So much fun, so little drama

The S4 Cabriolet is flat-out blast in so many ways that what’s most startling about it is that there’s so little in the way of drama about it. It’s not loud, it’s not obnoxious, and it’s not raw-nerved like an M3. At the same time there’s passion at work here from the soulful exhaust note to the graceful way every switch and control operates. This is the fast convertible for people who don’t want more drama in their lives — just more performance.

Note to eighth-grade boys: When you grow up, you’ll want a car like this one. And with prices starting at $54,570, you probably won’t be able to afford it unless you stay out of study hall. And with that morality clause duly delivered, we’re Audi.

2004 Audi S4 Cabriolet
Base price: $54,570
Engine: 4.2-liter V-8, 340 hp
Drivetrain: Six-speed manual transmission, all-wheel drive
Length x width x height: 180.0 x 70.0 x 54.8 in
Wheelbase: 104.5 in
Curb weight: 4090 lb
Fuel economy (EPA city/hwy): 15/21 mpg (est.)
Safety equipment: Dual front airbags, side airbags, four-wheel anti-lock disc brakes, automatic rollover protection system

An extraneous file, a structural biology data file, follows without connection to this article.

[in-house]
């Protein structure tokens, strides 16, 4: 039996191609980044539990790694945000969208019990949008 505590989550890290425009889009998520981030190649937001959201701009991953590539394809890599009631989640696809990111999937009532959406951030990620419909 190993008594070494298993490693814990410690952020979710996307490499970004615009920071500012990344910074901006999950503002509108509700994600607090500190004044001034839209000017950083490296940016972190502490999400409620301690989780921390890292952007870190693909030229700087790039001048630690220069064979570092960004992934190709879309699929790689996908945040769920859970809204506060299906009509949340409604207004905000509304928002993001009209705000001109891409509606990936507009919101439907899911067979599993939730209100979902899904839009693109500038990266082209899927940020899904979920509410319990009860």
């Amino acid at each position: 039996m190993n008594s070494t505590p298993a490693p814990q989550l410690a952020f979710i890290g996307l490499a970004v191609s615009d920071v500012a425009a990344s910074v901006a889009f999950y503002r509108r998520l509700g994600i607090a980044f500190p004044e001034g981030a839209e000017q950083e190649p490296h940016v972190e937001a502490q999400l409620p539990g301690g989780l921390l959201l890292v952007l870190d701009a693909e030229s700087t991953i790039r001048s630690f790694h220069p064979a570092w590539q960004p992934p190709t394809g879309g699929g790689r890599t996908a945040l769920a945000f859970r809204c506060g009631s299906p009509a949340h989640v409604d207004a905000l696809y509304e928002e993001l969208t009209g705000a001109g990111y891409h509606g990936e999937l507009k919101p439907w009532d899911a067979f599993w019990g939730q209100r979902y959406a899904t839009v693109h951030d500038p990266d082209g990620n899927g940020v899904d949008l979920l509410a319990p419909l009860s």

Major standard equipment: Power windows/locks/mirrors, A/C, cruise control, CD player, keyless entry, power driver’s seat with memory
Warranty: Four years/50,000 miles

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April 20, 2015
For 2004 Audi A4

A GREAT performer since new, and hasn't lost a step over the years.

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This S4 Avant has a 4.2 V8 that just hauls and handles beautifully. Anyone I let drive it is impressed. Mileage is fine for such a good performer and handling with Michelin all-season tires is unassailable... + More »